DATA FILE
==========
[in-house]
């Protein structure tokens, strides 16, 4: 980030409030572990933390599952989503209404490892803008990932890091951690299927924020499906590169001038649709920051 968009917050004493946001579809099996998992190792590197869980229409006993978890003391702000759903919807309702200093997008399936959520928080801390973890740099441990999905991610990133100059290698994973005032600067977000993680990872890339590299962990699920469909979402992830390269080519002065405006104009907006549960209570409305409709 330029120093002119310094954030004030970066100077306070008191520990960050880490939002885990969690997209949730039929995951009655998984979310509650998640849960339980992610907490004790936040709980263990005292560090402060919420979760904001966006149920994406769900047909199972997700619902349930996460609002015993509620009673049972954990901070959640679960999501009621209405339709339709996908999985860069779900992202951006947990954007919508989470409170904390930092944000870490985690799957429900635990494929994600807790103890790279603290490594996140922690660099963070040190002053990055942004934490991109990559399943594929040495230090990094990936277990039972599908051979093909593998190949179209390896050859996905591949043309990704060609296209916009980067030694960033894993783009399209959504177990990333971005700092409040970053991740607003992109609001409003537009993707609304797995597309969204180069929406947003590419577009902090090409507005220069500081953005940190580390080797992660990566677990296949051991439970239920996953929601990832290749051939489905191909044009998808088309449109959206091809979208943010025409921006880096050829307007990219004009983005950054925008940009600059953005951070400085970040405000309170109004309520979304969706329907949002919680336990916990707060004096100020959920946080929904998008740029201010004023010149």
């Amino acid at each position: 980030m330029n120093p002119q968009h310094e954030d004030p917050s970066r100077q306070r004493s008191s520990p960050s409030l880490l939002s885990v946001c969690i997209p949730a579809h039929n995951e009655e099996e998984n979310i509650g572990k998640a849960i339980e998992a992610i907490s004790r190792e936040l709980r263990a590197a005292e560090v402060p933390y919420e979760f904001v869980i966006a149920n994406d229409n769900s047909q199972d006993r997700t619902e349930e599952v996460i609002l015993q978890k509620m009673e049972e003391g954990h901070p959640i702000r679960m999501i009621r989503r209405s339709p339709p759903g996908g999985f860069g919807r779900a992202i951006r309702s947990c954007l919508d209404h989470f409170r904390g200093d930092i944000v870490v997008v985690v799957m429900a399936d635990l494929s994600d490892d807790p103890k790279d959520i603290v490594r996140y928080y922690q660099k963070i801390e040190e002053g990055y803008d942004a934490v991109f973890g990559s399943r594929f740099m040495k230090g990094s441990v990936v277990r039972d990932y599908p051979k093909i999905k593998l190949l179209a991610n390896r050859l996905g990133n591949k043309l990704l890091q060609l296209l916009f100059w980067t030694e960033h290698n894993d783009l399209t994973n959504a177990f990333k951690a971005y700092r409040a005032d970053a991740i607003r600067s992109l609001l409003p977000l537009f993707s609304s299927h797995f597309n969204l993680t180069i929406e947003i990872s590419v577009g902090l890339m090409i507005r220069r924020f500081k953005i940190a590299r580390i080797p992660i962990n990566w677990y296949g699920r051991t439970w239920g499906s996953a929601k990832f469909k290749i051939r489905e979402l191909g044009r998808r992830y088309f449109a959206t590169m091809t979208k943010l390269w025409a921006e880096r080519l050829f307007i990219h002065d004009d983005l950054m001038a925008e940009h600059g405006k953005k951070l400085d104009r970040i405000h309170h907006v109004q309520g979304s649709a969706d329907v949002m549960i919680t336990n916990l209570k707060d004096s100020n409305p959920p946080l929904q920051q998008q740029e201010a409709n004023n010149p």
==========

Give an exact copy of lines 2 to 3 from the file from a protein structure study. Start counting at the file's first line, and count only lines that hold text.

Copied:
């Protein structure tokens, strides 16, 4: 980030409030572990933390599952989503209404490892803008990932890091951690299927924020499906590169001038649709920051 968009917050004493946001579809099996998992190792590197869980229409006993978890003391702000759903919807309702200093997008399936959520928080801390973890740099441990999905991610990133100059290698994973005032600067977000993680990872890339590299962990699920469909979402992830390269080519002065405006104009907006549960209570409305409709 330029120093002119310094954030004030970066100077306070008191520990960050880490939002885990969690997209949730039929995951009655998984979310509650998640849960339980992610907490004790936040709980263990005292560090402060919420979760904001966006149920994406769900047909199972997700619902349930996460609002015993509620009673049972954990901070959640679960999501009621209405339709339709996908999985860069779900992202951006947990954007919508989470409170904390930092944000870490985690799957429900635990494929994600807790103890790279603290490594996140922690660099963070040190002053990055942004934490991109990559399943594929040495230090990094990936277990039972599908051979093909593998190949179209390896050859996905591949043309990704060609296209916009980067030694960033894993783009399209959504177990990333971005700092409040970053991740607003992109609001409003537009993707609304797995597309969204180069929406947003590419577009902090090409507005220069500081953005940190580390080797992660990566677990296949051991439970239920996953929601990832290749051939489905191909044009998808088309449109959206091809979208943010025409921006880096050829307007990219004009983005950054925008940009600059953005951070400085970040405000309170109004309520979304969706329907949002919680336990916990707060004096100020959920946080929904998008740029201010004023010149």
């Amino acid at each position: 980030m330029n120093p002119q968009h310094e954030d004030p917050s970066r100077q306070r004493s008191s520990p960050s409030l880490l939002s885990v946001c969690i997209p949730a579809h039929n995951e009655e099996e998984n979310i509650g572990k998640a849960i339980e998992a992610i907490s004790r190792e936040l709980r263990a590197a005292e560090v402060p933390y919420e979760f904001v869980i966006a149920n994406d229409n769900s047909q199972d006993r997700t619902e349930e599952v996460i609002l015993q978890k509620m009673e049972e003391g954990h901070p959640i702000r679960m999501i009621r989503r209405s339709p339709p759903g996908g999985f860069g919807r779900a992202i951006r309702s947990c954007l919508d209404h989470f409170r904390g200093d930092i944000v870490v997008v985690v799957m429900a399936d635990l494929s994600d490892d807790p103890k790279d959520i603290v490594r996140y928080y922690q660099k963070i801390e040190e002053g990055y803008d942004a934490v991109f973890g990559s399943r594929f740099m040495k230090g990094s441990v990936v277990r039972d990932y599908p051979k093909i999905k593998l190949l179209a991610n390896r050859l996905g990133n591949k043309l990704l890091q060609l296209l916009f100059w980067t030694e960033h290698n894993d783009l399209t994973n959504a177990f990333k951690a971005y700092r409040a005032d970053a991740i607003r600067s992109l609001l409003p977000l537009f993707s609304s299927h797995f597309n969204l993680t180069i929406e947003i990872s590419v577009g902090l890339m090409i507005r220069r924020f500081k953005i940190a590299r580390i080797p992660i962990n990566w677990y296949g699920r051991t439970w239920g499906s996953a929601k990832f469909k290749i051939r489905e979402l191909g044009r998808r992830y088309f449109a959206t590169m091809t979208k943010l390269w025409a921006e880096r080519l050829f307007i990219h002065d004009d983005l950054m001038a925008e940009h600059g405006k953005k951070l400085d104009r970040i405000h309170h907006v109004q309520g979304s649709a969706d329907v949002m549960i919680t336990n916990l209570k707060d004096s100020n409305p959920p946080l929904q920051q998008q740029e201010a409709n004023n010149p």